| News |

Ken Salazar: Did he blow the call on Utah energy leases?

Keep Westword Free
I Support
  • Local
  • Community
  • Journalism
  • logo

Support the independent voice of Denver and help keep the future of Westword free.

Update, 4:30 pm: As Mike McKee predicts below, the Inspector General's report on the lease sales is now posted on the Department of the Interior's website. For the report summary, go here.

Utah County Commissioner Mike McKee wants Secretary of the Interior Ken Salazar to release an internal report that concludes there was nothing improper about dozens of oil and gas leases in eastern Utah.

Salazar canceled those leases in the early weeks of the Obama administration.

McKee says that cancellation of the leases, issued in the final weeks of the Bush administration, cost thousands of jobs in his county. The county has sued the DOI over the action, and McKee claims to have recently learned that an investigation by Interior's Inspector General "exonerates" the leases.

The Bureau of Land Management's last-minute auction of the 77 leases, many located close to wilderness areas and national parks in eastern Utah, stirred outrage among environmental groups. On January 17, 2009, a federal judge granted a temporary restraining order suspending the leases. Salazar canceled them three weeks later, criticizing the BLM for failing to consult adequately with park officials.

Fallout over the leases has continued to dog Salazar's efforts to transform Interior and implement more stringent leasing rules in the new administration's push toward alternative energy development. Conservative anger over the cancellations stalled for weeks the confirmation of Salazar's chief deputy, David Hayes. After the impasse was finally broken, Hayes led a review of the situation that resulted in some leases being offered again while most were "deferred" for further evaluation.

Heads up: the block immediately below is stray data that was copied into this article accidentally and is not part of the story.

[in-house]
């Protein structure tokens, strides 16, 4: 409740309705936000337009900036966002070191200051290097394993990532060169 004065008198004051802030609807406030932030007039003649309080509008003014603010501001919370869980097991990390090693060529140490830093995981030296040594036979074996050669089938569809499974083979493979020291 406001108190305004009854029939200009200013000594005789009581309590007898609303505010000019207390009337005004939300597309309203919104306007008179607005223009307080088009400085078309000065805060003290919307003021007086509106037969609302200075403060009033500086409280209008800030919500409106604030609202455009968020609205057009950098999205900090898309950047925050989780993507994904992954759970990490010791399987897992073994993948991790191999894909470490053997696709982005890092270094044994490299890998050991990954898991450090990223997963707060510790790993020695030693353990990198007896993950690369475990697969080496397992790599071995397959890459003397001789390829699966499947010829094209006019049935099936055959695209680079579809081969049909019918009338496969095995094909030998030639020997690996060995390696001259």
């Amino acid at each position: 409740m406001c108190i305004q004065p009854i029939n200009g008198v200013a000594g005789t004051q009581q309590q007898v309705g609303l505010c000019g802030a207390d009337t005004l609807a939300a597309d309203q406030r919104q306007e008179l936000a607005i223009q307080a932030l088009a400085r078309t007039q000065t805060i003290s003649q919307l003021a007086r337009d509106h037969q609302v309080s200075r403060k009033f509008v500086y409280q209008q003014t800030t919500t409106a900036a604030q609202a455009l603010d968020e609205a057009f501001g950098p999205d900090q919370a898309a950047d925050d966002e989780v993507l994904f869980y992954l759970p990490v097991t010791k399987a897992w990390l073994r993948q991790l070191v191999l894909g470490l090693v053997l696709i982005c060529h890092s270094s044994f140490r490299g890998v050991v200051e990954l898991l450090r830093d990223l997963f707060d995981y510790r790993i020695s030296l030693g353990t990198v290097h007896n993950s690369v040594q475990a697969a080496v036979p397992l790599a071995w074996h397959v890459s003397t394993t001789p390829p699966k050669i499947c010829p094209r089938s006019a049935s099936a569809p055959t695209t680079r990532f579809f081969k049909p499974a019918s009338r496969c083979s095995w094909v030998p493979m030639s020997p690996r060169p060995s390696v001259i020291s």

As litigation over the decision lurches toward trial, McKee maintains that the IG's own probe found no evidence that Bush officials exerted political pressure on the BLM to issue the leases and that the process involved no violation of internal rules or policies. "If the whole process was flawed, why didn't they withdraw all the leases?" McKee asks. "The process was not flawed."

But to date, the department hasn't made the report public. While Interior has offered little or no comment on McKee's allegations, a spokeswoman did tell Grand Junction's Daily Sentinel that the report "has no bearing" on Salazar's decision "to withdraw the leases to conduct further reviews."

Maybe, McKee suggests, it should have. He expects that the department will soon be compelled to release the document on its website. "I suspect that there's going to be an effort to minimize this report, but the report will speak for itself," he says.

Keep Westword Free... Since we started Westword, it has been defined as the free, independent voice of Denver, and we would like to keep it that way. Offering our readers free access to incisive coverage of local news, food and culture. Producing stories on everything from political scandals to the hottest new bands, with gutsy reporting, stylish writing, and staffers who've won everything from the Society of Professional Journalists' Sigma Delta Chi feature-writing award to the Casey Medal for Meritorious Journalism. But with local journalism's existence under siege and advertising revenue setbacks having a larger impact, it is important now more than ever for us to rally support behind funding our local journalism. You can help by participating in our "I Support" membership program, allowing us to keep covering Denver with no paywalls.

We use cookies to collect and analyze information on site performance and usage, and to enhance and customize content and advertisements. By clicking 'X' or continuing to use the site, you agree to allow cookies to be placed. To find out more, visit our cookies policy and our privacy policy.


Join the Westword community and help support independent local journalism in Denver.


Join the Westword community and help support independent local journalism in Denver.